Congratulations to Bob Keller and Charlie Yates!
The two Gulf Winds Track Club members will be among the nine seniors recognized at the Tallahassee Senior Center’s 2008 Silver Stars Awards. The awards honor local citizens who stay active and continue to make a positive difference in their communities past age 60.
If you’d like to attend, the awards celebration is 6 p.m. May 22 at the University Center Club. Tickets are available by calling 891-4000.
Below are the bios highlighting their impressive accomplishments:
Cycling, running and swimming are all in a day’s work for 74 year-old Bob Keller. An active triathlete and avid training instructor, Bob says proudly that working out every single day and staying in great shape keeps him positive and healthy.
In his younger years, Bob satisfied his strong athletic drive by playing team sports. It wasn’t until he was in his 40s that he began running triathlons. “By the time you reach your 40s, team sports kind of go out the window,” said Bob with a chuckle. “It was time to find something I could do on my own.”
Born in Chicago in 1934, Bob met his wife of 50 years, Stacia, in Hawaii while serving in the Korean War. He moved to Tallahassee with her after retiring from 20 years of work for the General Mills Company. The couple fell in love with the area while driving through on vacation. “It looked like a good place to settle down,” said Bob. He also added that the warm weather and hills make Tallahassee an ideal location to train.
After moving to Tallahassee, he established a new career as a financial consultant, which he pursued for 20 years, working with both Raymond James and AG Edwards. He continued his interest in triathlons and running during this time; however, his athletic career really picked up after he retired three years ago.
To date, Bob completed more than 500 runs and more than 250 triathlons and duathlons. This includes 14 world championships and competitions all over the country and across the world!
When he isn’t competing, Bob can most likely be found directing and organizing races or training athletes. For the past six years, he co-directed the Red Hills Kids Triathlon. He recruits kids for the race and encourages them to compete. He also performs the labor-intensive job of setting up the transition areas for the race and trains some of the young athletes.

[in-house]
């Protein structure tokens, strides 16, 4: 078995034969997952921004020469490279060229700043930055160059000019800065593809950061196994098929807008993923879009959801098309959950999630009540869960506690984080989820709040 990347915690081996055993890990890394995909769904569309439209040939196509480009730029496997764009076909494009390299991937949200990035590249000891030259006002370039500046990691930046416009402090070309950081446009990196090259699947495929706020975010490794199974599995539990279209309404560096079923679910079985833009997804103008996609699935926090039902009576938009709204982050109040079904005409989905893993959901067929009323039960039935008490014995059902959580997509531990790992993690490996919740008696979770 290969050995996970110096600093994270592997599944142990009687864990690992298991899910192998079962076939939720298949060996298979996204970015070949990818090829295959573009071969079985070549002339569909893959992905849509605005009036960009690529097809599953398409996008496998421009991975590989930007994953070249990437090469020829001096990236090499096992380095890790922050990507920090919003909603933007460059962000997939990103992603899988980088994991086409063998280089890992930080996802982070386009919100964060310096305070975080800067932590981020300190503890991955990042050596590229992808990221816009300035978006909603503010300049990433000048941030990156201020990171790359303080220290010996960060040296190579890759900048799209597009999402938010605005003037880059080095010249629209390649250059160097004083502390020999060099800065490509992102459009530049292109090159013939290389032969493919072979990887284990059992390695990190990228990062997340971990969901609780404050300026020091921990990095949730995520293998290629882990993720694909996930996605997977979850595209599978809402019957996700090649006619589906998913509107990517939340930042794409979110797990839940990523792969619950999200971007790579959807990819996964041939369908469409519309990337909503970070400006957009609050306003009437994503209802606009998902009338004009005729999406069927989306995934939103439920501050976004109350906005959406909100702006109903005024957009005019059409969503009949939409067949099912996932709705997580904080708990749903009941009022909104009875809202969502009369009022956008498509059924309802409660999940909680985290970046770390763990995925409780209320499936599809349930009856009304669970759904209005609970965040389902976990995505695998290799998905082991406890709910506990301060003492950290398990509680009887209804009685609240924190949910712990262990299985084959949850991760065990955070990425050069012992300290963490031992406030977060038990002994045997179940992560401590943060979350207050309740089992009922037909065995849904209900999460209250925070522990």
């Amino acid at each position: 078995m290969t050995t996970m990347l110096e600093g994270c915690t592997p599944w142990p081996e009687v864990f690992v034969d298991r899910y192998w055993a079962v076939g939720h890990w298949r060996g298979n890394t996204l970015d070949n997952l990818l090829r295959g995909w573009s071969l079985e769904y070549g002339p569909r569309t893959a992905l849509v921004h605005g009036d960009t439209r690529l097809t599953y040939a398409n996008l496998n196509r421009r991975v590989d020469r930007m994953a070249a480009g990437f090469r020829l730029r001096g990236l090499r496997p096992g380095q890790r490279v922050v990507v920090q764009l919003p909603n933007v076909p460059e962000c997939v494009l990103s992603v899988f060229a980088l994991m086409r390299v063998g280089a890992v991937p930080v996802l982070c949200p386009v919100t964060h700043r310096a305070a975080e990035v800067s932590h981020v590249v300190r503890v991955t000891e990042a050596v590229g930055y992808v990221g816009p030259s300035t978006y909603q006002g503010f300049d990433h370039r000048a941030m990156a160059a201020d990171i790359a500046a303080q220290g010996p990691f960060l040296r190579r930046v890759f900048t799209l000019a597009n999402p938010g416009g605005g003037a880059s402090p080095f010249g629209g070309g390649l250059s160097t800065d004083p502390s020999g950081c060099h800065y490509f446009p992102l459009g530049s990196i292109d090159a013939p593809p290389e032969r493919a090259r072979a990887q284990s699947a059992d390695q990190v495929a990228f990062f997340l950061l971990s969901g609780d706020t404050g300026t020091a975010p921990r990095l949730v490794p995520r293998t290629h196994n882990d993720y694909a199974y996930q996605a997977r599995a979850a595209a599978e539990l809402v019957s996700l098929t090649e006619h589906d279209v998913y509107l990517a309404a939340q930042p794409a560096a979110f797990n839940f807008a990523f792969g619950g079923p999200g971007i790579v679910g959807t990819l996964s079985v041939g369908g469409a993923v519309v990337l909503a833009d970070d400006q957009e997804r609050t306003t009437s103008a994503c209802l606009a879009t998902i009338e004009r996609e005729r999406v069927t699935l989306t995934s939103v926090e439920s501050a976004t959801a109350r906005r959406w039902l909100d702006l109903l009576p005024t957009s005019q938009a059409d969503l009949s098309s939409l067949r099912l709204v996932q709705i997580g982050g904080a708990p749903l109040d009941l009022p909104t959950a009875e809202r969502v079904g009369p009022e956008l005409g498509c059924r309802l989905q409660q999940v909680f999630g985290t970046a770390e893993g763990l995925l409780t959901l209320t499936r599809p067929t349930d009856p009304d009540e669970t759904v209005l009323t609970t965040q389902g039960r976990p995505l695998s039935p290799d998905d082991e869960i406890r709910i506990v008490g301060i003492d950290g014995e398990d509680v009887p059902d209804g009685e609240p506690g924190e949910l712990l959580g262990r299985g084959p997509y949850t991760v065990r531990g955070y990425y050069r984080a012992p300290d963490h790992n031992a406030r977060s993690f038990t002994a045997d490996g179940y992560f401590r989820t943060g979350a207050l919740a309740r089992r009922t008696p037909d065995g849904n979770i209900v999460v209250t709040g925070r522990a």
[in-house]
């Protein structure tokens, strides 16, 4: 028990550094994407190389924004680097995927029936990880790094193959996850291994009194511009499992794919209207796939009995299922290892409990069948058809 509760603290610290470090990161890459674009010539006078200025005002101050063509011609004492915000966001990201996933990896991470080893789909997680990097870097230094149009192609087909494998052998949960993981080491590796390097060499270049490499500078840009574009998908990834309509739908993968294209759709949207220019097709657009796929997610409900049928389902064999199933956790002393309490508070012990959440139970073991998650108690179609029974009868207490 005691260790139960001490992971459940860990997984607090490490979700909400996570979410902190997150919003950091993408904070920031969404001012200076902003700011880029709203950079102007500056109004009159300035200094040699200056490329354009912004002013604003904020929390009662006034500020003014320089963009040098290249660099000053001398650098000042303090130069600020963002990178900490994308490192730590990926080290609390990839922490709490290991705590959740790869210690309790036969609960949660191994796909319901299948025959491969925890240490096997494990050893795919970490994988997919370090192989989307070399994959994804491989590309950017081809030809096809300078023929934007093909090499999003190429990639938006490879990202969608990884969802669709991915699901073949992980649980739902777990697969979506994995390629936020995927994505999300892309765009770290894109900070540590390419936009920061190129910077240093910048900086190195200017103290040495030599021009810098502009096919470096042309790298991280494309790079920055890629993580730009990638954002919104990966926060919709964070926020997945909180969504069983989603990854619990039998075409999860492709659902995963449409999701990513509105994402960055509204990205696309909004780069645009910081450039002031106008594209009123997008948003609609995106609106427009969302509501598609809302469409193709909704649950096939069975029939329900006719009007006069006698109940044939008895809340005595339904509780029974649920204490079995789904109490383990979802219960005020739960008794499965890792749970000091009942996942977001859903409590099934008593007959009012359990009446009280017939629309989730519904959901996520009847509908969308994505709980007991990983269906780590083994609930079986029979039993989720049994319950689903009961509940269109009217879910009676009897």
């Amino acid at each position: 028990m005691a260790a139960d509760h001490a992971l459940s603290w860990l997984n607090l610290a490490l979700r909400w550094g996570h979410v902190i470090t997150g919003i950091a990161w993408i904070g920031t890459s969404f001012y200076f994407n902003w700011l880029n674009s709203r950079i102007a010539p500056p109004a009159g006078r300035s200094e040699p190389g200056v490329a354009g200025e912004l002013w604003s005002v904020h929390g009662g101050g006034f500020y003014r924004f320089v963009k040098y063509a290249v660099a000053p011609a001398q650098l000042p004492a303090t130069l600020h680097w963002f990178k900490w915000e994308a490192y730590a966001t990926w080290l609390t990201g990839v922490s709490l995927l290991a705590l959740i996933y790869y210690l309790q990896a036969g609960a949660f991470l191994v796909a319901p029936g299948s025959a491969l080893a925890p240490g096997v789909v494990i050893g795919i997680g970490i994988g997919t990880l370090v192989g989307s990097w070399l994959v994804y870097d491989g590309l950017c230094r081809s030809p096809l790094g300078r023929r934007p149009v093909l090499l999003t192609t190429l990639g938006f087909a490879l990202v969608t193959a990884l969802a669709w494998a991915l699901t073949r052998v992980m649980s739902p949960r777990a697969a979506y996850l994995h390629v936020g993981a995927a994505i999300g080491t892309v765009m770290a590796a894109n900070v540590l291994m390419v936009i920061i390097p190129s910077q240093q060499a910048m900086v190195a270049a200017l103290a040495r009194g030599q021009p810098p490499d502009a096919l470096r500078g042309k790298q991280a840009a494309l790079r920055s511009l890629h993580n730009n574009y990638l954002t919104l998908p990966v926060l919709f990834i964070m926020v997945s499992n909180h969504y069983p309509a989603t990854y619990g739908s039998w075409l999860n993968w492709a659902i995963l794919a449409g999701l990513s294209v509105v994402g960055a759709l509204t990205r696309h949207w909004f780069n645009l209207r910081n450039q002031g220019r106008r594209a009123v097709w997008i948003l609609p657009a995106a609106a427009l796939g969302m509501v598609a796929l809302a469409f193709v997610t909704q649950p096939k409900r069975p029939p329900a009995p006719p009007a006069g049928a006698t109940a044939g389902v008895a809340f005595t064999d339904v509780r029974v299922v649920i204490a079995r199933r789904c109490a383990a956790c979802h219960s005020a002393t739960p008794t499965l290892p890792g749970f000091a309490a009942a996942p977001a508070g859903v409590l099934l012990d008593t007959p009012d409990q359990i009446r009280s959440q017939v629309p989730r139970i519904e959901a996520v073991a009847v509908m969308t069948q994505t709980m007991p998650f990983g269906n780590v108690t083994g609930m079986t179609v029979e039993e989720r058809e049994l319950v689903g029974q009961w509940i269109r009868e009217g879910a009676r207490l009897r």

Many of the races he competes in—and volunteers for—benefit charities. Currently, one of his biggest charitable contributions to the community is assisting the Capital Health Plan Champions after-school athletic program, sponsored by Capital Health Plan and Titus Sports Academy. The program lets Bob share his love of fitness with the next generation.
Charlie Yates’ involvement in Tallahassee touches many lives. From track activities to the Tallahassee Rotary Club and even the Tallahassee Apple Users, the 83 year-old finds little time for himself. The wide range of organizations in which he participates reflects his extremely well rounded and outgoing personality.
Charlie spent his career as an architect for the State of Florida, where he specialized in building adult and juvenile detention centers. “I know it’s an unusual specialty,” he said with a laugh, “but, as I always said, you can’t help ‘em unless you can hold ‘em.” He worked all over the state until his retirement from the profession in 1990 at 65.
He served on many different boards in Tallahassee, each touching on some of his strongest passions: His athleticism reflected in involvement with the FSU Track & Field Officials and the Gulf Winds Track Club; his technology-savvy with the Tallahassee Apple Users; his dedication to the community, through his role as a past district governor for Rotary Club. He also works a great deal with the Tallahassee Senior Center.
Running and track remain an important part of his life because he can do both while keeping himself healthy and socializing with the community. He walks and jogs three miles a day for three days a week and runs races on a regular basis.
Charlie and his wife Linda serve as active members of Trinity United Methodist Church. He served as chairman of the Board of Trustees for the church and recently retired from 40 years as an usher.
Don’t expect to see Charlie slowing down any time soon. He attributes much of his positive attitude to his strong involvement with organizations in the community and his athletic activity, even if his age is sometimes apparent. “I have no shame in being the last one to get to the finish line,” he said smiling, “because every train needs a caboose.”